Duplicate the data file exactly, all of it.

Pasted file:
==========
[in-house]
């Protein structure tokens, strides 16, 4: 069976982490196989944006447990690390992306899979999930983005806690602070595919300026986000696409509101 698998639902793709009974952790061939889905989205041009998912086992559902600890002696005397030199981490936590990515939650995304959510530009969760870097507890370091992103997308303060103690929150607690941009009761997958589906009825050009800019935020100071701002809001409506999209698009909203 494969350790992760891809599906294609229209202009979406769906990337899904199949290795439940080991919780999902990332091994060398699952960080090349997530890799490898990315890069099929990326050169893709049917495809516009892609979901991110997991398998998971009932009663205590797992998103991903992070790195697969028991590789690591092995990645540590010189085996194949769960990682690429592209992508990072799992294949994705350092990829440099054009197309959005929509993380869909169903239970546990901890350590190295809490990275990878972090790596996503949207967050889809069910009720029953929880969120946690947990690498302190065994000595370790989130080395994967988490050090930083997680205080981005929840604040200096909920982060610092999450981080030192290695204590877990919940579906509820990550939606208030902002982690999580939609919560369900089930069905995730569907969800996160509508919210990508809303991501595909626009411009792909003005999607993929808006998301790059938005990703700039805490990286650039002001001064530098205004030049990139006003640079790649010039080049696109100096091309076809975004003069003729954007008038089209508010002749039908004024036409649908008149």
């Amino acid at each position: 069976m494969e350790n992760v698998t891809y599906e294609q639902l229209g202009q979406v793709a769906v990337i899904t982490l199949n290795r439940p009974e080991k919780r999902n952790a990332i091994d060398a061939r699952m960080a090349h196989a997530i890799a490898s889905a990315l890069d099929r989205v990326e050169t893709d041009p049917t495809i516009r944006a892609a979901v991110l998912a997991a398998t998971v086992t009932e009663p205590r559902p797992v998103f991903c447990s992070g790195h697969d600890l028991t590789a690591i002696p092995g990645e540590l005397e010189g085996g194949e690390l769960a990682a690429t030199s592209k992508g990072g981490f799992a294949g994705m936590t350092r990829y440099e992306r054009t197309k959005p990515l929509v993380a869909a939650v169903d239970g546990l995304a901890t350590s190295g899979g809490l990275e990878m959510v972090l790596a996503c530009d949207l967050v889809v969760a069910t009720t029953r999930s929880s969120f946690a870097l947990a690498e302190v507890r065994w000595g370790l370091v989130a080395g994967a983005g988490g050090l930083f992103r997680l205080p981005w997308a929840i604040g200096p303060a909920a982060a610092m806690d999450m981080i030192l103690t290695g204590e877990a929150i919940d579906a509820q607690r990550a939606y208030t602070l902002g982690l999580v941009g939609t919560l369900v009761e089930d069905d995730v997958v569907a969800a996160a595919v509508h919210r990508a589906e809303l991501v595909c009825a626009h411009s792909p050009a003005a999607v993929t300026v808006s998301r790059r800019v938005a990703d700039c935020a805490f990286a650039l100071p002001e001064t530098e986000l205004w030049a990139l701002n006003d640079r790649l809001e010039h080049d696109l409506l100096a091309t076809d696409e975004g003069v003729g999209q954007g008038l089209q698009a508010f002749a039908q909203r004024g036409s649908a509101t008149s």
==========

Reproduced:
[in-house]
């Protein structure tokens, strides 16, 4: 069976982490196989944006447990690390992306899979999930983005806690602070595919300026986000696409509101 698998639902793709009974952790061939889905989205041009998912086992559902600890002696005397030199981490936590990515939650995304959510530009969760870097507890370091992103997308303060103690929150607690941009009761997958589906009825050009800019935020100071701002809001409506999209698009909203 494969350790992760891809599906294609229209202009979406769906990337899904199949290795439940080991919780999902990332091994060398699952960080090349997530890799490898990315890069099929990326050169893709049917495809516009892609979901991110997991398998998971009932009663205590797992998103991903992070790195697969028991590789690591092995990645540590010189085996194949769960990682690429592209992508990072799992294949994705350092990829440099054009197309959005929509993380869909169903239970546990901890350590190295809490990275990878972090790596996503949207967050889809069910009720029953929880969120946690947990690498302190065994000595370790989130080395994967988490050090930083997680205080981005929840604040200096909920982060610092999450981080030192290695204590877990919940579906509820990550939606208030902002982690999580939609919560369900089930069905995730569907969800996160509508919210990508809303991501595909626009411009792909003005999607993929808006998301790059938005990703700039805490990286650039002001001064530098205004030049990139006003640079790649010039080049696109100096091309076809975004003069003729954007008038089209508010002749039908004024036409649908008149």
């Amino acid at each position: 069976m494969e350790n992760v698998t891809y599906e294609q639902l229209g202009q979406v793709a769906v990337i899904t982490l199949n290795r439940p009974e080991k919780r999902n952790a990332i091994d060398a061939r699952m960080a090349h196989a997530i890799a490898s889905a990315l890069d099929r989205v990326e050169t893709d041009p049917t495809i516009r944006a892609a979901v991110l998912a997991a398998t998971v086992t009932e009663p205590r559902p797992v998103f991903c447990s992070g790195h697969d600890l028991t590789a690591i002696p092995g990645e540590l005397e010189g085996g194949e690390l769960a990682a690429t030199s592209k992508g990072g981490f799992a294949g994705m936590t350092r990829y440099e992306r054009t197309k959005p990515l929509v993380a869909a939650v169903d239970g546990l995304a901890t350590s190295g899979g809490l990275e990878m959510v972090l790596a996503c530009d949207l967050v889809v969760a069910t009720t029953r999930s929880s969120f946690a870097l947990a690498e302190v507890r065994w000595g370790l370091v989130a080395g994967a983005g988490g050090l930083f992103r997680l205080p981005w997308a929840i604040g200096p303060a909920a982060a610092m806690d999450m981080i030192l103690t290695g204590e877990a929150i919940d579906a509820q607690r990550a939606y208030t602070l902002g982690l999580v941009g939609t919560l369900v009761e089930d069905d995730v997958v569907a969800a996160a595919v509508h919210r990508a589906e809303l991501v595909c009825a626009h411009s792909p050009a003005a999607v993929t300026v808006s998301r790059r800019v938005a990703d700039c935020a805490f990286a650039l100071p002001e001064t530098e986000l205004w030049a990139l701002n006003d640079r790649l809001e010039h080049d696109l409506l100096a091309t076809d696409e975004g003069v003729g999209q954007g008038l089209q698009a508010f002749a039908q909203r004024g036409s649908a509101t008149s």